of much of the primordial crust of the Earth, blasted off in a major
impact billenia ago. Finally it would have returned. The Moon has
enough volume to spread out in a layer around 50km thick across the
whole Earth – More than double the current volume of the Earth’s

Like Venus, some 500Ma past, the entire surface of the Earth would be
recycled. The plate tectonic process would start again almost from
scratch and begin to sort mixed up crust from mantle, aided by the
energy input to the Earth that would raise its global temperate a fair
bit towards the liquidus (total melting point). There would be enough
energy liberated by this collision to raise the temperature of the
entire volume of the Earth by over 100 degrees Centigrade. Fluid
magmas like the precambrian komatiites would gush out of every crack
and fissure in the shattered Earth, flooding its surface with basalts.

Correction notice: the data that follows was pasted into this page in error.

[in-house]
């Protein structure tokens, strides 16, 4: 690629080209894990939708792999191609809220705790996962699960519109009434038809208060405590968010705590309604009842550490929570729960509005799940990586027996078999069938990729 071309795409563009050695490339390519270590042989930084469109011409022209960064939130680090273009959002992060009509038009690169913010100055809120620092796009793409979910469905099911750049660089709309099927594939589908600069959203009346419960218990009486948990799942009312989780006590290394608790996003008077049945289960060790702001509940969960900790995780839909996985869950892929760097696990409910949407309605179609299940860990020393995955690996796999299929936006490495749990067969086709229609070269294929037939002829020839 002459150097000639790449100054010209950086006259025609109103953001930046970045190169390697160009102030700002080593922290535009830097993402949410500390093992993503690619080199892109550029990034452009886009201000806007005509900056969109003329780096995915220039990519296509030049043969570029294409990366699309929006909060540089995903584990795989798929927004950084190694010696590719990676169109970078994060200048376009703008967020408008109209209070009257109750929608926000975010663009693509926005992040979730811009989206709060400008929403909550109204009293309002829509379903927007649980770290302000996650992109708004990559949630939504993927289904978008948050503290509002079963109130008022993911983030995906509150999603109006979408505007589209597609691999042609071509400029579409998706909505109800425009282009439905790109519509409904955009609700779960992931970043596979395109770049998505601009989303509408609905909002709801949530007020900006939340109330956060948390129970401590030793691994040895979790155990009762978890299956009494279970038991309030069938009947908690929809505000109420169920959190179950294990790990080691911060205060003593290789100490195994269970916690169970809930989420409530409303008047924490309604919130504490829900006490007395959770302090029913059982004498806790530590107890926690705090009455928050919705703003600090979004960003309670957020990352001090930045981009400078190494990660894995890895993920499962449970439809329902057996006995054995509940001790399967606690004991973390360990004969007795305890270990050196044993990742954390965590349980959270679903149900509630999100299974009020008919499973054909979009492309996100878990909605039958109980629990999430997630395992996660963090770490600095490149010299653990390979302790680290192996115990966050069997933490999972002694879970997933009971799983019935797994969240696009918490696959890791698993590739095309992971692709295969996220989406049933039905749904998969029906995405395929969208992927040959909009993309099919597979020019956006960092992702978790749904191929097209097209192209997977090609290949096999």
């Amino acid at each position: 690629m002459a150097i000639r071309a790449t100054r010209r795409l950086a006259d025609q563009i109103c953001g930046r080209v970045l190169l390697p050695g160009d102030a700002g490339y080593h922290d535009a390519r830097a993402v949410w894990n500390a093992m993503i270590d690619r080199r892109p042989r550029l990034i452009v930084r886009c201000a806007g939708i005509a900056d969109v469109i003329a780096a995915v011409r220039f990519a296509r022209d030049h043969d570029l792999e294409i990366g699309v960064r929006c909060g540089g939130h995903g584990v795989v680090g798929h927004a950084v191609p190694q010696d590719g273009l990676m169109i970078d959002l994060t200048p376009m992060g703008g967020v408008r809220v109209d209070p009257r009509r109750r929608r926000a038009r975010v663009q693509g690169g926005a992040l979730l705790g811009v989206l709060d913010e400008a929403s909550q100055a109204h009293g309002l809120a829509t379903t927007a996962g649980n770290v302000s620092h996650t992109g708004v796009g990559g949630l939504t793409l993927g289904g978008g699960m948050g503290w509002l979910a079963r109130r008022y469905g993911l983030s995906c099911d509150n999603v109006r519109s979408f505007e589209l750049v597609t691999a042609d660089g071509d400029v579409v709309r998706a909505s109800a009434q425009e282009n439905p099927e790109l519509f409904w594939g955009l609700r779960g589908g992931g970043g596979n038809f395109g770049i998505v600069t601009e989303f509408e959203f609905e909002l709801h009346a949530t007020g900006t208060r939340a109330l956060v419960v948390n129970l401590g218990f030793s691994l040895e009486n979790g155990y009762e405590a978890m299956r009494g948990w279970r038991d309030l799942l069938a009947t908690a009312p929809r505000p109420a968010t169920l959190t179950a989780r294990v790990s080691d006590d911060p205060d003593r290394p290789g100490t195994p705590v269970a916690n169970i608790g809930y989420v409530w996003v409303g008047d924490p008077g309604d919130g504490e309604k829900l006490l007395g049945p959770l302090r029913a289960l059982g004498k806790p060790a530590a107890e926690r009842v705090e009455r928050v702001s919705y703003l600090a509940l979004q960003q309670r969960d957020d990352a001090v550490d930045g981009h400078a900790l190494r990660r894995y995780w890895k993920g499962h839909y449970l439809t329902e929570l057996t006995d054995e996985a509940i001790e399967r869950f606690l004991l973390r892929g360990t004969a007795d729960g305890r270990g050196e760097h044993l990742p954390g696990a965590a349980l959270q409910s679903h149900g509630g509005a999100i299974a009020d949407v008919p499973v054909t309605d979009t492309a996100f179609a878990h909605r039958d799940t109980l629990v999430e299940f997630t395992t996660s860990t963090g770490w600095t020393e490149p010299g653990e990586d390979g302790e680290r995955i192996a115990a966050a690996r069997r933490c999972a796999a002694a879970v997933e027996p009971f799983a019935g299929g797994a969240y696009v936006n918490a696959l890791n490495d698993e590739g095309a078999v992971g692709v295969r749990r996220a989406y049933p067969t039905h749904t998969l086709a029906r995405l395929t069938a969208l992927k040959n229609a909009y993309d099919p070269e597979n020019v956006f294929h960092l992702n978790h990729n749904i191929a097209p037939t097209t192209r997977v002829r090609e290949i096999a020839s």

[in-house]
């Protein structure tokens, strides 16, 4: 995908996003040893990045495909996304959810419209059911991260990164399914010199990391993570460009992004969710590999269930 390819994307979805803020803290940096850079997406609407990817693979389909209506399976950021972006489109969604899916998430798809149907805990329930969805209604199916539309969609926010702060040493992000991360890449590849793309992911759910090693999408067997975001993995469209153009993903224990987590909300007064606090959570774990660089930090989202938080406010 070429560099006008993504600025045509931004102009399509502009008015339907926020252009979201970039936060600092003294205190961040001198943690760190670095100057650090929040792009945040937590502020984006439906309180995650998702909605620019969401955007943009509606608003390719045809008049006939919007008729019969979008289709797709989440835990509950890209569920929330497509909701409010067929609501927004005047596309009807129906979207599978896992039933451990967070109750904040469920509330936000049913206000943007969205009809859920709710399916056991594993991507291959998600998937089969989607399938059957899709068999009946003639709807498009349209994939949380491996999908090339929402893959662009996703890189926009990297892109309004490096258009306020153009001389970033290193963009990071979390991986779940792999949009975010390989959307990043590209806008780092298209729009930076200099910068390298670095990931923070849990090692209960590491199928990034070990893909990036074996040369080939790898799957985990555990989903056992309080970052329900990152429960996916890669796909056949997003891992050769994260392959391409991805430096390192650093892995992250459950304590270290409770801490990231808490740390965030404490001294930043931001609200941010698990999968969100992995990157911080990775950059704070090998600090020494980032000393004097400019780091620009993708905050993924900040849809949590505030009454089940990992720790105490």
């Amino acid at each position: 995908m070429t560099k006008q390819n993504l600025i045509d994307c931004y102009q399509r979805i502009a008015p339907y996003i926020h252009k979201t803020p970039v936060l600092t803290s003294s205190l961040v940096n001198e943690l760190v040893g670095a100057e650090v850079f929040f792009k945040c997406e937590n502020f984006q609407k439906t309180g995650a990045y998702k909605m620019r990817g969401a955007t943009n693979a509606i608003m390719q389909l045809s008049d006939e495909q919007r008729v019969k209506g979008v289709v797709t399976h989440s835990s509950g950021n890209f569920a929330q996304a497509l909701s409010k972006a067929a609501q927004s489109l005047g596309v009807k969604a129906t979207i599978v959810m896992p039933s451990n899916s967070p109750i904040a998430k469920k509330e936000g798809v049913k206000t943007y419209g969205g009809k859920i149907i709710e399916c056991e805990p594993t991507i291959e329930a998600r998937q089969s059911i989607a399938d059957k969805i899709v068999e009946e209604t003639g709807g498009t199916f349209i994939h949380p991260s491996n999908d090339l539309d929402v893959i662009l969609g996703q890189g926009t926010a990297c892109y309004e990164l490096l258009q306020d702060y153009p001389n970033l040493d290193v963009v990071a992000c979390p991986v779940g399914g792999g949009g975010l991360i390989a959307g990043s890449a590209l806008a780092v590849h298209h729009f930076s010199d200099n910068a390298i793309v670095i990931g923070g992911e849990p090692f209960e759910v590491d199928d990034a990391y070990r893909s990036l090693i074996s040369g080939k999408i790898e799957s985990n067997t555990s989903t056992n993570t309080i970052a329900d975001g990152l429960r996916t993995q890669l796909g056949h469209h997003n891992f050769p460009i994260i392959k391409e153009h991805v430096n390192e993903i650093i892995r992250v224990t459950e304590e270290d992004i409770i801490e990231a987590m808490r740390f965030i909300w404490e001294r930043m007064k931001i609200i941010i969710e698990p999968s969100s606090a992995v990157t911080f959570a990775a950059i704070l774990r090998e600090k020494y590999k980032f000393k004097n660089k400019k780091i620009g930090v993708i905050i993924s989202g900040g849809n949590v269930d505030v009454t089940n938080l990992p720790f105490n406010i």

Gradually, the remnants of the crust would clot together like scum on
a boiling pot and the continents would begin again as felsic islands
surrounded by ferociously active greenstone belts and mobile zones.

Who knows, perhaps in about 2 or 3 billion years that organic soup
could start again and give rise to new generations of geologists and
astronomers to wonder at the heavens and discover the History of the
Earth, but it would be a different planet than now:- Slightly larger,
with no Moon, no Tides, Thick crust like Mars, but active volcanism
like Venus.

– Nick Hoffman, Geophysicist Extraordinaire

Home, home on Lagrange

There have been rumours floating about for some time now that President Bush is going to annouce some major space policy sometime soon.

Buzz Aldrin weighs in with a proposal for a STS-based heavy-lift vehicle (basically Shuttle-C, I guess), and a station at L1.